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April  17

Murder Suspect No Longer Under House Arrest

Herbert Maisenbacher, the Verona resident accused of murdering Joan Galligan in Glen Ridge on December 7, entered a not-guilty plea in court this morning. Meanwhile, the requirement that he be confined to his house, originally set as a condition of his $250,000 cash bail, was lifted.

Galligan's daughter, Kimberly Cicala, shook her head and sighed audibly when she heard that Maisenbacher, who wore a suit to court, would no longer be subject to house arrest. "It's very disappointing," she said afterwards. "He's an alleged murderer. He resides in a residential neighborhod. I live a few towns over and it makes me extremely nervous. I have a genuine concern."

Judge Donald Volkert reiterated that there was to be no contact between Maisenbacher and the victim's family -- either in person or "by phone, by mail, by fax."

In the hallway after the arraignment, Cicala conducted an impromptu news conference in front of a throng of reporters, representing the New York Times, the Glen Ridge Voice, Channel 2 News, Baristanet and others.

"Today was a very difficult day," said Cicala, who said she had "very mixed feelings, mainly bad. It's sadness and it's deeper."

Asked whether Maisenbacher had ever tried to contact her since her mother's December 7 murder, Cicala said there had been only one communication. She received flowers from his family at her mother's wake -- although the Maisenbacher family did not attend. That in itself was very strange, Cicala acknowledged, considering that the Maisenbachers had been friends with Galligan's family for 25 years. "People flew in from all over the country," Cicala said.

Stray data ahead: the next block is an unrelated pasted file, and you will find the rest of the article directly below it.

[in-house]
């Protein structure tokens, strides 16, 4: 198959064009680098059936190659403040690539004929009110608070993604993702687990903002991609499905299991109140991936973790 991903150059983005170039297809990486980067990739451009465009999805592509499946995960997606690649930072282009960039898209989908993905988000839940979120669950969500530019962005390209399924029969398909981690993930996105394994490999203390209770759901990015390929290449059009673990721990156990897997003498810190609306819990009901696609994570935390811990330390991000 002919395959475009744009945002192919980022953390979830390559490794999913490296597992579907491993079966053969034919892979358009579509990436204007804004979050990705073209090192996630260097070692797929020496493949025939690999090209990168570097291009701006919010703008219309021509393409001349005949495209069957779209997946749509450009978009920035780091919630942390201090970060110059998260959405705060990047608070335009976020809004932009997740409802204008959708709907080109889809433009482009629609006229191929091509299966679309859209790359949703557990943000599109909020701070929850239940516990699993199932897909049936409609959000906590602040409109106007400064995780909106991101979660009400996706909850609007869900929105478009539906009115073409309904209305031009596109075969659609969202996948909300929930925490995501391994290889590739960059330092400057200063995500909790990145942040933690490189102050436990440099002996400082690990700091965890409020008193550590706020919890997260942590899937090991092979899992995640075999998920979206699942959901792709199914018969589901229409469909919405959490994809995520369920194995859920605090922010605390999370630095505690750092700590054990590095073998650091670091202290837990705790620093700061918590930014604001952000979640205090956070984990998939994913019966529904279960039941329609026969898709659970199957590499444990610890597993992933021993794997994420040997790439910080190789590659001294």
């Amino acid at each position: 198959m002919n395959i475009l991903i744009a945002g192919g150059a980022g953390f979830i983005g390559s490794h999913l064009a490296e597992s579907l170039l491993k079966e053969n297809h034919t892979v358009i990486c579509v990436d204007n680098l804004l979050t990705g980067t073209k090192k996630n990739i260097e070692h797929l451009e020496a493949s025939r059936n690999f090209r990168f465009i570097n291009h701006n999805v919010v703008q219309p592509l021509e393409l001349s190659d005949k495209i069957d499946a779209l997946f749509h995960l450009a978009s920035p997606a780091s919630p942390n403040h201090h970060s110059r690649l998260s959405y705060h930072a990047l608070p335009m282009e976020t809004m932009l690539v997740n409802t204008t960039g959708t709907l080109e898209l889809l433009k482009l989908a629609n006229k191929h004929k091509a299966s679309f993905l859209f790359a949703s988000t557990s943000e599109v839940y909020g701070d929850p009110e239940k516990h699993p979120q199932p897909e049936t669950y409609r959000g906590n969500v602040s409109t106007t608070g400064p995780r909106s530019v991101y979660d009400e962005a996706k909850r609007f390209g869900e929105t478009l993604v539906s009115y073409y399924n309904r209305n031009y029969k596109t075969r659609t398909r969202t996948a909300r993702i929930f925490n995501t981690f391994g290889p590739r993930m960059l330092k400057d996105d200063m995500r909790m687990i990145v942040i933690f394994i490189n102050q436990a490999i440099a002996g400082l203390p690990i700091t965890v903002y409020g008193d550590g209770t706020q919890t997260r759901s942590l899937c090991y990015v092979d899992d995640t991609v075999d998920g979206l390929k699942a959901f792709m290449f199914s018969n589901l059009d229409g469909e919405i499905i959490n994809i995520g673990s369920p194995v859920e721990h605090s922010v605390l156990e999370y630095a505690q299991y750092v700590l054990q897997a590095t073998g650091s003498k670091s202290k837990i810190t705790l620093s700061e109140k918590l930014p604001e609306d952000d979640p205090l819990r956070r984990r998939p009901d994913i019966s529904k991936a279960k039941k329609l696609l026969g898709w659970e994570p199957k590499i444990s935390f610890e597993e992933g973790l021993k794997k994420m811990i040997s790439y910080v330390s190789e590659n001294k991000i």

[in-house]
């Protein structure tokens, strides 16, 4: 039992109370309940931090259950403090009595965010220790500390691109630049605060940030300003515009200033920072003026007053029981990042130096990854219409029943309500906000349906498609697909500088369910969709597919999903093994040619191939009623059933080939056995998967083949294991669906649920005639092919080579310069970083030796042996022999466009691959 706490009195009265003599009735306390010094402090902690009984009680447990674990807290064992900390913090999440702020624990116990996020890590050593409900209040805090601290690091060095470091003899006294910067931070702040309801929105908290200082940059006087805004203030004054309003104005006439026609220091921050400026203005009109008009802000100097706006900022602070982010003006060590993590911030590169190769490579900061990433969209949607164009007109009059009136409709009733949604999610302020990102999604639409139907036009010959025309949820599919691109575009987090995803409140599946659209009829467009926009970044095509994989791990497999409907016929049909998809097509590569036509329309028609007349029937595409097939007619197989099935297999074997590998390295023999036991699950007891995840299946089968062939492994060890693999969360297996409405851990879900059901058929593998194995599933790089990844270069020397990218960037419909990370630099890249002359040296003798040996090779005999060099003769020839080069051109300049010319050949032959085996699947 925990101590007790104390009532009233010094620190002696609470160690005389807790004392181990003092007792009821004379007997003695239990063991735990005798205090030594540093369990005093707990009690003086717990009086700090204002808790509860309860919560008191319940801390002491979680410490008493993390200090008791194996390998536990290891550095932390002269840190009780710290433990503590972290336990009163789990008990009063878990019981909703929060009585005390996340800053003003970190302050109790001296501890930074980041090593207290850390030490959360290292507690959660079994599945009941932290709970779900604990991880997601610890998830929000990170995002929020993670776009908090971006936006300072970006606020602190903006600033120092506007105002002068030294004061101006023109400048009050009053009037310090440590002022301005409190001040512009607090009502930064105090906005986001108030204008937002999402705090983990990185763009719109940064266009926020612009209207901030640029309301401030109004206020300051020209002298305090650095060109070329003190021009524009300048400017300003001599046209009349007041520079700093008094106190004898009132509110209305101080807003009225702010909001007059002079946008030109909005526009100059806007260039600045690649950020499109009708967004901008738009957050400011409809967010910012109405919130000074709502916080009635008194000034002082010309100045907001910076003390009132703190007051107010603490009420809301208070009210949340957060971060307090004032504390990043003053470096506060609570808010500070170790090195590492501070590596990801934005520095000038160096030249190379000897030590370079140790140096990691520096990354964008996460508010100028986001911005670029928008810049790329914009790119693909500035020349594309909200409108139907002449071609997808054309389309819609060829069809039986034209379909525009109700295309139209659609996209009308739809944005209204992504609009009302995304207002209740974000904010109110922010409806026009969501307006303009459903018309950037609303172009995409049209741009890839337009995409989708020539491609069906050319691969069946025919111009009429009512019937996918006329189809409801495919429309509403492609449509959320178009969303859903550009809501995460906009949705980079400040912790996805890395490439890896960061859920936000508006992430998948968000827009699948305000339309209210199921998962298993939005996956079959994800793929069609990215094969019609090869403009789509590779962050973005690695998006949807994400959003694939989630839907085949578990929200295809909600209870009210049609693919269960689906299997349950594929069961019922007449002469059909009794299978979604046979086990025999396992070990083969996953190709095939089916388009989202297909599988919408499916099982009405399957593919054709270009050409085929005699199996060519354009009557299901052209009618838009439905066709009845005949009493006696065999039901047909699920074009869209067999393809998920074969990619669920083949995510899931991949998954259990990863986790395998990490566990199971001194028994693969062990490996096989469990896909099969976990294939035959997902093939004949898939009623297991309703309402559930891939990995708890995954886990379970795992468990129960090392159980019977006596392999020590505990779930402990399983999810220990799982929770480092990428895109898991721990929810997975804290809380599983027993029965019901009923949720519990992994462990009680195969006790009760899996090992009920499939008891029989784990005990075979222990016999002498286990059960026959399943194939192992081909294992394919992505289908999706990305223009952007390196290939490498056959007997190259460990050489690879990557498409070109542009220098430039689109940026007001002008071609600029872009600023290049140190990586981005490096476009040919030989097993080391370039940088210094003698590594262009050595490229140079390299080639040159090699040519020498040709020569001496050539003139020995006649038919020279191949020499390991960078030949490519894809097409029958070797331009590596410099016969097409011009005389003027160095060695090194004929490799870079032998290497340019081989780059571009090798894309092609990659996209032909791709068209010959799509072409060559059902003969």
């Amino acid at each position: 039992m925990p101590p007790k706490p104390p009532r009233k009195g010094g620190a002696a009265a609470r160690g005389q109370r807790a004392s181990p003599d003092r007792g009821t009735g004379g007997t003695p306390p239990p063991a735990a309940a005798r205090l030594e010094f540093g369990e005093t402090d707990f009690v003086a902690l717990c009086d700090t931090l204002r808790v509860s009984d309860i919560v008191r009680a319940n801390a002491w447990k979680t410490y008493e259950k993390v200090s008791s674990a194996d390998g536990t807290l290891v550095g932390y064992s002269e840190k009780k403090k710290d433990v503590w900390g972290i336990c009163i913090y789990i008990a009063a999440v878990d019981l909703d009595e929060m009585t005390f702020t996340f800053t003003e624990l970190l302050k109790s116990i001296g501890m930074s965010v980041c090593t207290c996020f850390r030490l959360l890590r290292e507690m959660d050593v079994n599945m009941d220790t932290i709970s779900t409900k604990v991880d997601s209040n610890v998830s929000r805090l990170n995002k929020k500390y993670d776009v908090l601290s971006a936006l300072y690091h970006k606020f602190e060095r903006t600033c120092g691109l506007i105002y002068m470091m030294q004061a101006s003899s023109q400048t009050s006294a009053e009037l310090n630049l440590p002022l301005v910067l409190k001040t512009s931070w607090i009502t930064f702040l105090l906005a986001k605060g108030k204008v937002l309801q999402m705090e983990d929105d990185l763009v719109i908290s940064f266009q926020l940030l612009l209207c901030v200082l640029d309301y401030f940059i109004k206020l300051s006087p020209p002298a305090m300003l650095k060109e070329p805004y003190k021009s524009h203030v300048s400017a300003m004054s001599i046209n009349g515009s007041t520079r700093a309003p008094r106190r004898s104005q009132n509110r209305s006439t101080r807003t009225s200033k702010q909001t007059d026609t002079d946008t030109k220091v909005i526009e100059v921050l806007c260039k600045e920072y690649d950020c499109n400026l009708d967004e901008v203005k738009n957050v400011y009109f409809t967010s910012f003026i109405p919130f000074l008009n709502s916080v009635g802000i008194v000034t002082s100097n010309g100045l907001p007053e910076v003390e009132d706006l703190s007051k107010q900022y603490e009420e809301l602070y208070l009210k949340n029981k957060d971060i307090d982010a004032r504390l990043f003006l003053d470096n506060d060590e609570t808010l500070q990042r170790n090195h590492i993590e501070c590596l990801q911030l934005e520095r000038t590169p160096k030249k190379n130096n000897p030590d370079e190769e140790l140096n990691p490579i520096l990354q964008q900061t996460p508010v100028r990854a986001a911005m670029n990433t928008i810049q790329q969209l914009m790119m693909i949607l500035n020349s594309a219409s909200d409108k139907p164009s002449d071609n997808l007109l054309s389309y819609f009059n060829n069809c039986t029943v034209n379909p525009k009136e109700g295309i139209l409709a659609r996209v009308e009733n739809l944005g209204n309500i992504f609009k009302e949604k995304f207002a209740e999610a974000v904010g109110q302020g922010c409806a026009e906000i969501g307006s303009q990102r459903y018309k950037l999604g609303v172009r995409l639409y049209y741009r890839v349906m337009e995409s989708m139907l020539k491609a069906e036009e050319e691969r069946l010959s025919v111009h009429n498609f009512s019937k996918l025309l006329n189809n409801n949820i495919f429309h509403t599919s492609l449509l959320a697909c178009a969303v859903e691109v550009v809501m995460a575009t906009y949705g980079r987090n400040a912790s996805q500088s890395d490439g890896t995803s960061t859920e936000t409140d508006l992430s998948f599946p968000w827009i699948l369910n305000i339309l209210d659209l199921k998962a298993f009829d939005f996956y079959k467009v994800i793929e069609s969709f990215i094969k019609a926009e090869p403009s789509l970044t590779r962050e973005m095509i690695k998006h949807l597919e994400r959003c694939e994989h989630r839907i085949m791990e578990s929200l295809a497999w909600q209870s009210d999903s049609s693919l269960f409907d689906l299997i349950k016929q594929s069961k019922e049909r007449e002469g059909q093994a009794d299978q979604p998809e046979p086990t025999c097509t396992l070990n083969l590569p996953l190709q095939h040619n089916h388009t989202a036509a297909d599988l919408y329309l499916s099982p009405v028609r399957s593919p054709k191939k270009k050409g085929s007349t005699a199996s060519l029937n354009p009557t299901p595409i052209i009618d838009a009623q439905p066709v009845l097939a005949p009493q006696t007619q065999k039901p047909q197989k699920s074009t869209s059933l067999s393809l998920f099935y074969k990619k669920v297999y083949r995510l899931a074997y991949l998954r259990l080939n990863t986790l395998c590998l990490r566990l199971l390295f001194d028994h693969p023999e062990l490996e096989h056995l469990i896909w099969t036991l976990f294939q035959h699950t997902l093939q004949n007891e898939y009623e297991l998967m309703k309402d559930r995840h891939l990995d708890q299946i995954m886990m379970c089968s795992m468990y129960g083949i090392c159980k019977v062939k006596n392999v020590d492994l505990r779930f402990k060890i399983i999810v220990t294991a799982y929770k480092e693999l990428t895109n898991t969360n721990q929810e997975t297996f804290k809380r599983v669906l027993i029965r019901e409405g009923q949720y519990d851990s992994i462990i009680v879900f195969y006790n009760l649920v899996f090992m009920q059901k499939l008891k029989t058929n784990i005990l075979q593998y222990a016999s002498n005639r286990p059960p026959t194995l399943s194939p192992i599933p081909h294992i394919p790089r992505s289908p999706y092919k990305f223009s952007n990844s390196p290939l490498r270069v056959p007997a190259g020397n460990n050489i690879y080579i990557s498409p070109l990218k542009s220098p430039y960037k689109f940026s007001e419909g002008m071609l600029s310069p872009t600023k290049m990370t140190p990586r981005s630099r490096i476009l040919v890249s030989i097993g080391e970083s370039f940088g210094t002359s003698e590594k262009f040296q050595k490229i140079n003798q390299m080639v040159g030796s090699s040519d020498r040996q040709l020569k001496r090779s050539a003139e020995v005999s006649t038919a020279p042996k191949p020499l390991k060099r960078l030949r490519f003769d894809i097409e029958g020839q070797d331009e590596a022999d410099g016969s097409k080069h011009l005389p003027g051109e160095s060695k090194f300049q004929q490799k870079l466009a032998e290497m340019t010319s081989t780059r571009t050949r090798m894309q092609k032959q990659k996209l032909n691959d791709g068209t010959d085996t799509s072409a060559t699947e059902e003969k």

April 17, 2006 in Sirens | Permalink


What was the basis of the judge's decision?

Posted by: Miss Martta | Apr 17, 2006 10:34:30 AM

This now becomes the hardest time for the victim's family and friends--watching the system that once says it works for you --(during this process) seems to leave you alone and wondering-(they are there and as aggitated as you but must also work with in their confines)

-These will be hard days, to realize your mother is gone and someone who may be responsible is out and about breathing the airs of freedom-

You will need to summon strenth and faith of new proportions-stay the course and continue to be strong and determined--continue to make your mother proud- she would want you to live on and enjoy the air you too breath--you will have your day in court-stay close to friends and walk with your Faith at your side.

Posted by: cstarling | Apr 17, 2006 10:56:07 AM

I can understand why the Maisenbacher's didn't attend the wake. I, unfortunately, have a family member who murdered someone, and while my family was horrified at his crime and truly mourned the victim, we felt that any sort of contact at all would be selfish on our part. We felt that the last thing the victim's family would want would to see or hear from any of us, and that if we did try to reach out in any way, it would be to make ourselves feel better at the possible expense of the victim's family. So we left them in peace.

Maybe we were wrong to do so, but it felt like the right thing to do at the time.

Posted by: Anonymous | Apr 17, 2006 11:37:33 AM

I do not understand what's going on with this case. Why did the judge lift his house arrest? I've heard that the judge and the defense attorney are friends and it clearly apears that he is extending his friend's client every privilege. Something is terribly wrong with his decision and it bears looking into. Why should he be allowed to feel the sunshine on his face when he took the life of another human being? It's unconscienable.

Posted by: Anonymous | Apr 17, 2006 1:41:45 PM


I think you did precisely the right thing.

I am sure it is hard for the victim's family to bear this, but since he has not been found guilty he can't automatically be held.

One would hope the police are also watching him in his comings and goings.

Posted by: Right of Center™ | Apr 17, 2006 1:49:00 PM